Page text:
Digital Remastering: DMR – or Digital Re-mastering – is a proprietary process that turns a movie into IMAX. IMAX spends months on location and in the editing room with the director and technical teams of each film – meticulously adjusting the saturation, contrast, brightness and hundreds of details in virtually every frame. (IMAX Melbourne)

IMAX Sound: You might find a custom, patented fully immersive 12.1 channel 15,000 watt digital speaker system in an IMAX theatre. It has a wider frequency response. (IMAX Melbourne)

IMAX 3D: 3D requires two images – one for the left eye and one for the right eye – to be projected onto the screen at the same time. Whereas most multiplex cinemas utilise one projector to do this, alternating the projection of each eye’s image, IMAX uses two projectors – one dedicated to each eye, ensuring brightness and clarity. Almost all 3D cinemas in multiplexes are compromised in their design, as they are retrofitted 2D cinemas. Some, like IMAX Melbourne, were designed and purpose built as 3D theatres from the outset. (IMAX Melbourne)

The authorship of this section:

IMAX Melbourne

Seth Porges | 7 Things You (Probably) Didn't Know About Imax | JUL 9, 2013 | Forbes Seth Porges is a writer and co-creator of Cloth for iOS

MARSHALL BRAIN | How IMAX Works | How Stuff Works

IMAX films worldwide: a brief history

IMAX, a Canadian product, began as a very-big screen format for screening promotional, industrial and commercial films at trade fairs.

The first IMAX film was a 17 minute promotional film called Tora no ko (Tiger Child/ Japanese language/ 1970) directed by Donald Brittain (of Canada). It was made for Expo '70, which was held in Osaka, Japan.

IMAX films (like many Cinerama films) continued to be projected on temporarily erected screens at trade fairs till, in 1986, the first permanent IMAX 3D cinema was built in Vancouver, British Columbia. Even this auditorium was created for a trade fair: Expo '86.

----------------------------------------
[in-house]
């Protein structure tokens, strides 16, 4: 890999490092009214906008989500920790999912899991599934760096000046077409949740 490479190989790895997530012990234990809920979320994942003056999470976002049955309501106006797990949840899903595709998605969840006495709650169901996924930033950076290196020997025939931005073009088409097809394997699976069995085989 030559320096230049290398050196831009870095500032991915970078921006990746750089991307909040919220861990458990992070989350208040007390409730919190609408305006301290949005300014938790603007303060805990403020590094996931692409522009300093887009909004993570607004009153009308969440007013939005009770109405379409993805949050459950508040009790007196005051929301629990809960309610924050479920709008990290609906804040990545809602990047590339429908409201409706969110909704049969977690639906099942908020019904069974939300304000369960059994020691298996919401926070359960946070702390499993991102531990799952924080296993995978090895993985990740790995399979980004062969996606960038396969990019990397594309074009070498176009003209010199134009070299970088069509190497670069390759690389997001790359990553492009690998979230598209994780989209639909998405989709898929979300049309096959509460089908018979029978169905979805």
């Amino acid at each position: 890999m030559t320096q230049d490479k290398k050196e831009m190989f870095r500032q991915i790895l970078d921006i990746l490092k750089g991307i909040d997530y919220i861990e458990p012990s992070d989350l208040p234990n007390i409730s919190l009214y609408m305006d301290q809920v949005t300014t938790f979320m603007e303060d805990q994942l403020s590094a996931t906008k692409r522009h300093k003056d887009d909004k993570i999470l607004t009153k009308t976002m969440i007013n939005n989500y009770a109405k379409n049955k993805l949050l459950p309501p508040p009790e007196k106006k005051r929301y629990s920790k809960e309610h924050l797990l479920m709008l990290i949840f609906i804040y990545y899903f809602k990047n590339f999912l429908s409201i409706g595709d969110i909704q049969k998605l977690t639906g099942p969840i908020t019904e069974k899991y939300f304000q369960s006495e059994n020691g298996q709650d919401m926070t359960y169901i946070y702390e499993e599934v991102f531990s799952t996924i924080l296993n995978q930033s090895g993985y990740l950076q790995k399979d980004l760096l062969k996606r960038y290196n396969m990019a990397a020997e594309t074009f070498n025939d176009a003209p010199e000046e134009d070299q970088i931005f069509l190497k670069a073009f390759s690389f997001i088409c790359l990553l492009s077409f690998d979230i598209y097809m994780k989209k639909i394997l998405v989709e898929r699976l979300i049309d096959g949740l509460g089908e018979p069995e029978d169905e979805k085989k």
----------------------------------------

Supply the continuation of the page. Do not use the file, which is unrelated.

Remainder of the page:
One of the first ‘entertaining’ film in IMAX was the 85-minute rockumentary The Rolling Stones: Live at the Max (1991), which encapsulated the band’s Steel Wheels tour of the previous year. A number of entertaining documentary films in IMAX meant for general audiences, many of them rooted in space travel or the interesting aspects of science, followed.

Cineastes woke up to the potential of IMAX with the screening of the riveting documentary Everest (1998/ 70mm-IMAX/ USA/ 45 minutes), which had stunning, almost-mountain sized (all right, hillock-sized) images of the world’s tallest mountain, many of them shot from angles never seen before.

By the late-1990s IMAX auditoria had started springing up even in middle- income countries and regions like China, Thailand and Eastern Europe.

South Asia remained untouched, because of low incomes.

Jean-Jacques Annaud’s Wings of Courage (France/ 3D/ 1995/ 40 minutes) was the first ‘dramatic picture’ shot for IMAX. The Oscar winning The Old Man and the Sea (1999/ Canada, Japan, Russia/ dir. Aleksandr Petrov), based on Hemingway’s classic, was a 20 minute animated film.

Fantasia 2000 (prod: Disney/ USA/ 2000/ 75 minutes) was the first full-length animated feature meant, initially, for IMAX alone.

The first full-length feature films released in IMAX were Apollo 13 (September 2002) and Star Wars Episode II: Attack of the Clones (November 2002). Both were IMAX DMR (Digital Media Remastering) films.

All ‘IMAX feature films’ released in 2002 and thereafter were entirely or substantially shot in other formats and then remastered digitally. Only a few exceptions were partially shot in IMAX. (Most 70mm films were shot in 35mm and then blown up to 70mm.)